Grammar of the New Zealand Language
This sound is also uniform in kind, and always corresponds to oo in book, &c. It sometimes, however, experiences a more quick, sometimes a more slow pronunciation.
|t[gap — reason: unclear]uri, a knee.||tūtū, disobedient.|
|t[gap — reason: unclear]ut[gap — reason: unclear]u, same as tupakihi of Ngapuhi.||tūtū (manu), a birdstand.|
|k[gap — reason: unclear]uk[gap — reason: unclear]u, a shell.||kūkū, a pigeon|
|k[gap — reason: unclear]uhu.||tūtūa.|
|[gap — reason: unclear]utŭ, to pay.||ūtu, to draw water.|
In pronouncing u the speaker will have to guard against the error of those who prefix the aspirate when no aspirte is admissible. Accoridng to them u, utu, &c., are pronounced as if spelt hu, hutu.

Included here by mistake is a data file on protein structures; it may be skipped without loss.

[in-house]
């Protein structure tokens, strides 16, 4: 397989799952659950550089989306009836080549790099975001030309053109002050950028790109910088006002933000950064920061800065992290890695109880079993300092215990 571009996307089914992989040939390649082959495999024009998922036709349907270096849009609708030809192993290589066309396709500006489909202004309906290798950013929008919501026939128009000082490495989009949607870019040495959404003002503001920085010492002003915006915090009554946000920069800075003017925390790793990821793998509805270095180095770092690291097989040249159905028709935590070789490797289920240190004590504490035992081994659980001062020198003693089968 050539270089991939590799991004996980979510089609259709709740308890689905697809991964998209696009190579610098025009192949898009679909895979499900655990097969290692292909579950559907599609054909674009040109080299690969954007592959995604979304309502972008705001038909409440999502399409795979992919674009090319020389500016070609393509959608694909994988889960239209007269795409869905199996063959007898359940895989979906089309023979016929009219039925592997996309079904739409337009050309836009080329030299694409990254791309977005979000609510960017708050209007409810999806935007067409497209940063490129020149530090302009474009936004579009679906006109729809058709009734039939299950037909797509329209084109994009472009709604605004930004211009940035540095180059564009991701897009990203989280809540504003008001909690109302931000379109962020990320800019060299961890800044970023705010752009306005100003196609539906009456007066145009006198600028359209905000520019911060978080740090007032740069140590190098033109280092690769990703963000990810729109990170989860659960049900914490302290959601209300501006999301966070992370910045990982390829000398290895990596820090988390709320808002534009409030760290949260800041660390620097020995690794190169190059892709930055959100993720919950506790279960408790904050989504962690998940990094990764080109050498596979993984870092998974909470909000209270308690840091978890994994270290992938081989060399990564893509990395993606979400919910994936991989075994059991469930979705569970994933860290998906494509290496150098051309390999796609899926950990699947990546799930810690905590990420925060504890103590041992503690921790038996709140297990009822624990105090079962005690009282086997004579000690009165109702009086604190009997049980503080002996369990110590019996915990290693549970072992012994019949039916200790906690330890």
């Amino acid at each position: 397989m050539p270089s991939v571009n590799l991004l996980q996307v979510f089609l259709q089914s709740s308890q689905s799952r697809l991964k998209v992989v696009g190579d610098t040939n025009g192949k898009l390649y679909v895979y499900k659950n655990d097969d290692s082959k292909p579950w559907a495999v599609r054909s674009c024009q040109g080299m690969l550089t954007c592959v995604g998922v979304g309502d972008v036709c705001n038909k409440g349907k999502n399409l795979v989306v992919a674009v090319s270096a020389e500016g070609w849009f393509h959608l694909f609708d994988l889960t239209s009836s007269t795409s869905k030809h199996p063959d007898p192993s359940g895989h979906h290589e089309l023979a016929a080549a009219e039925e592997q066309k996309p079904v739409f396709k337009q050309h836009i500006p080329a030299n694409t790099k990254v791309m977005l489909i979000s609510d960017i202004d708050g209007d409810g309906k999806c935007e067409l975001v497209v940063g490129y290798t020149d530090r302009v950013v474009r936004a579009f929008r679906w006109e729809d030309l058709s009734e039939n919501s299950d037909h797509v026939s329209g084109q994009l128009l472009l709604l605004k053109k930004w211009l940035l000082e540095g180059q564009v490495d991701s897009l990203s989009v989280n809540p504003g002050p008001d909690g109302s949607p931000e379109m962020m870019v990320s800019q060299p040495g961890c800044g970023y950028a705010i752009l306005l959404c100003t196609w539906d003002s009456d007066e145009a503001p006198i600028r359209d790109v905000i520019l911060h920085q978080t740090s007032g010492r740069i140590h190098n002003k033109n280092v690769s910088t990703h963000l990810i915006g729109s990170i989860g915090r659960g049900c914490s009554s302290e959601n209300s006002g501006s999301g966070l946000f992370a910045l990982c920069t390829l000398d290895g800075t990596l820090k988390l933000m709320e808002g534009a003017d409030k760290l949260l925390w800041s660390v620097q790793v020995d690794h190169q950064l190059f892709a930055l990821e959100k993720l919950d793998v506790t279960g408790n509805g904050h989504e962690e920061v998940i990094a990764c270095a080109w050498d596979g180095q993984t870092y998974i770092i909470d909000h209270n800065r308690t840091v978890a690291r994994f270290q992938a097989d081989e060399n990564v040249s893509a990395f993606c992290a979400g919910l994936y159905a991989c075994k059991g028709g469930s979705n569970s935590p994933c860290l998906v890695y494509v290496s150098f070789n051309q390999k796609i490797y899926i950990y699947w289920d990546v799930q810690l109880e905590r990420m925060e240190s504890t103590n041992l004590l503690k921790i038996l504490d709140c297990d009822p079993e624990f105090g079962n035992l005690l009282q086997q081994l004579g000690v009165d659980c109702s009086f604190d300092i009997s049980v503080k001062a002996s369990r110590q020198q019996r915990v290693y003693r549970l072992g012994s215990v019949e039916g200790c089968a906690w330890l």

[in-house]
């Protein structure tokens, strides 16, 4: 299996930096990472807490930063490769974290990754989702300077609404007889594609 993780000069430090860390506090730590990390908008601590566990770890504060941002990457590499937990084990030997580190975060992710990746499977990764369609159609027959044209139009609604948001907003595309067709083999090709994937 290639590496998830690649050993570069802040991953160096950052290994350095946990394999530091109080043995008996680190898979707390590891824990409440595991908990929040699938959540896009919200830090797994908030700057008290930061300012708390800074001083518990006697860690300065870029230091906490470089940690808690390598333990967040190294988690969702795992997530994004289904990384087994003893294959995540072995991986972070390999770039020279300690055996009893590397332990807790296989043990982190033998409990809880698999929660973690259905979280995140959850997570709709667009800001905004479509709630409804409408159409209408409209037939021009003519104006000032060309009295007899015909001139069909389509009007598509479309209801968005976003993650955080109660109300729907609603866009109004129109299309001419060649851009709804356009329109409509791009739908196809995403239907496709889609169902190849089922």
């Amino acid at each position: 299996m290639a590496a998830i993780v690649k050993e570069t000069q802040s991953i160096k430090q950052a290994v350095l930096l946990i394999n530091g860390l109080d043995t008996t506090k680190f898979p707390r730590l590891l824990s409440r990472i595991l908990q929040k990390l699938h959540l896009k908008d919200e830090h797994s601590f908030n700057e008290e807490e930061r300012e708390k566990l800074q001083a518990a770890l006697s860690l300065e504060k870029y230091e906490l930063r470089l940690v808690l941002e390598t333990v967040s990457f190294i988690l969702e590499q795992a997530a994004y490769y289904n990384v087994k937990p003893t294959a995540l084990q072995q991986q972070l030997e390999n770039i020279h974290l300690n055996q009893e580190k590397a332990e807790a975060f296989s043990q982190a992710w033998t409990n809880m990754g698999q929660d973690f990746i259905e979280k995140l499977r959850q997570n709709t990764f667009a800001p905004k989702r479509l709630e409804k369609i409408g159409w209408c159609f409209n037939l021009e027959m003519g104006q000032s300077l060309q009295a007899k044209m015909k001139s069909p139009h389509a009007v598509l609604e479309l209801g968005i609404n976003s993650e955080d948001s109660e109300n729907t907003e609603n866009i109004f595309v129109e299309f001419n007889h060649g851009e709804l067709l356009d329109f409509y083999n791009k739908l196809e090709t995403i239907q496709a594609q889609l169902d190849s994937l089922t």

He will also have to beware of the more common and stubbora error of giving u the dipthongal sound of u in cube, tube, mute, &c.—Tonu, ketu, tonutia, are, in this way, pronounced as if spelt toniu, toniutia, ketiu.
U, again, is sometimes, by careless speakers, confounded with o, and vice versa. Thus ihu, nose; niho, tooth; have been erroneously pronounced as if spelt iho, nihu